Not all jobs require you to sit behind a desk all day. In fact, for some, this is part of the appeal. There are plenty of occupations that put you on the front lines—handling a few of the core components of our modern infrastructure. So, they make for the perfect chance to get some excitement out of your career. However, these roles can be incredibly dangerous, too, and it’s crucial that you understand why prior to getting involved with the industry. These are a few of the most dangerous jobs in America.
Falls are among the most catastrophic of risks when it comes to working in the construction industry—and roofers have the highest chances of dealing with them. Whether they’re installing new roofing materials or simply performing repairs on one, workers must maneuver a space that’s well off the ground. This makes it increasingly likely that they’ll slip and plummet from their spot. While modern safety equipment works well at preventing these tragedies, professionals must be alert at all times.
Oilfield Equipment Operators
Working in the oilfields is also one of the most dangerous jobs in America because of the instability of the resource. Oil is both toxic for humans to inhale and very flammable. As such, equipment malfunctions can quickly evolve into explosions with little notice. Professionals that work in these environments are likely to injure themselves on the machines as well. Because of this, it’s recommended that oilfield workers keep an accident attorney on call so that they can get properly compensated following an incident.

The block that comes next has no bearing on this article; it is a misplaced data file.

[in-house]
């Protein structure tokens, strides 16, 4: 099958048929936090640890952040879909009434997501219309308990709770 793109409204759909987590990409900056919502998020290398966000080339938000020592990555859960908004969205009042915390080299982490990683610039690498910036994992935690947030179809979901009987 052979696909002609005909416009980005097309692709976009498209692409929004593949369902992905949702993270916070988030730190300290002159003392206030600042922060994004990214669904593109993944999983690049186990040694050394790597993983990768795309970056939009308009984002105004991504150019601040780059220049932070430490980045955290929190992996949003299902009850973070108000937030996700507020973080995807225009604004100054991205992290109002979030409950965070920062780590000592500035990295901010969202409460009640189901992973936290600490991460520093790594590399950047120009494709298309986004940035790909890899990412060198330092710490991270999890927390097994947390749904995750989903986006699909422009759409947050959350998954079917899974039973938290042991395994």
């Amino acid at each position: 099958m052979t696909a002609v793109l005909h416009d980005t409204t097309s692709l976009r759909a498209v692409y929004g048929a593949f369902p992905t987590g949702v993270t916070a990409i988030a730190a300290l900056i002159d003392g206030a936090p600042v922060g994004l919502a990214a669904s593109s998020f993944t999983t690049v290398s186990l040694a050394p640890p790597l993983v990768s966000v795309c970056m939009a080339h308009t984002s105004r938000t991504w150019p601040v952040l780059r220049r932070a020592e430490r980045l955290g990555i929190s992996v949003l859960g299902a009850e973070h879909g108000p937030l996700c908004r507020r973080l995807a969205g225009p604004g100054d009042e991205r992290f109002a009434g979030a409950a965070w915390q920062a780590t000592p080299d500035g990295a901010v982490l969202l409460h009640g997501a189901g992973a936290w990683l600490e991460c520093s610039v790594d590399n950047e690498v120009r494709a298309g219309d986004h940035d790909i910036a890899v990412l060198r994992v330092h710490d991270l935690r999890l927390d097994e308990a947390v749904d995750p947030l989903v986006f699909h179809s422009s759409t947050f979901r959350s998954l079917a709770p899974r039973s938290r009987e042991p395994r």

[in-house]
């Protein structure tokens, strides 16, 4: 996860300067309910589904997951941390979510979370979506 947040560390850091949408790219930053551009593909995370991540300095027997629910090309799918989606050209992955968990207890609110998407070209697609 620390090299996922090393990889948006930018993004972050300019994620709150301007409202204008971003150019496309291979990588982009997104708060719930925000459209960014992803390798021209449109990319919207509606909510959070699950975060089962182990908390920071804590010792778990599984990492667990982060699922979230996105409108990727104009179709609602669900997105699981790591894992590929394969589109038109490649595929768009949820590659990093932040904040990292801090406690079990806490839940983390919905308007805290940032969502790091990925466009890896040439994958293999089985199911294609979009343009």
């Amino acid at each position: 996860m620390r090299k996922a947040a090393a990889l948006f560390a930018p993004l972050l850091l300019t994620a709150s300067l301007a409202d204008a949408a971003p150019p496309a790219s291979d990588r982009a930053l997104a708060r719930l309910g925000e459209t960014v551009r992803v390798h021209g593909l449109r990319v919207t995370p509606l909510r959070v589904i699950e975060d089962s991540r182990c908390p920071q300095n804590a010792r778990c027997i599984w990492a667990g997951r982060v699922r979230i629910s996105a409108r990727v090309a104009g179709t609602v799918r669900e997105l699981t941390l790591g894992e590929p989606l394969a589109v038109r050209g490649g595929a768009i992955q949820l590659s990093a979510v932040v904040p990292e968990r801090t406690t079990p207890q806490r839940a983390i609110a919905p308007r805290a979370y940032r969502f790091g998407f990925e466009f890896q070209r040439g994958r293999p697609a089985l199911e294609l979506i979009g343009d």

Linemen and Tower Climbers
Another group of professionals to keep in mind are tower climbers and linemen. As with commercial roofers, falling is always a present issue in this line of work. Individuals in this profession even have the additional hazard of working with electrical cables. Some towers extend two hundred feet high, making the occasional slip much riskier to the entire team involved. At these altitudes, the weather provides its own set of unique hurdles to navigate. So, preparedness and following safety protocol are essential to completing a job safely.
Welding presents a series of issues as well. Though many think of this job as something that’s performed in a workshop, professional welders don’t always have such a luxury. Welding is a key part of many modern construction projects—meaning that it, too, can take place high up in rafters. As such, everything from falls to burns and eye problems is commonly reported among these workers.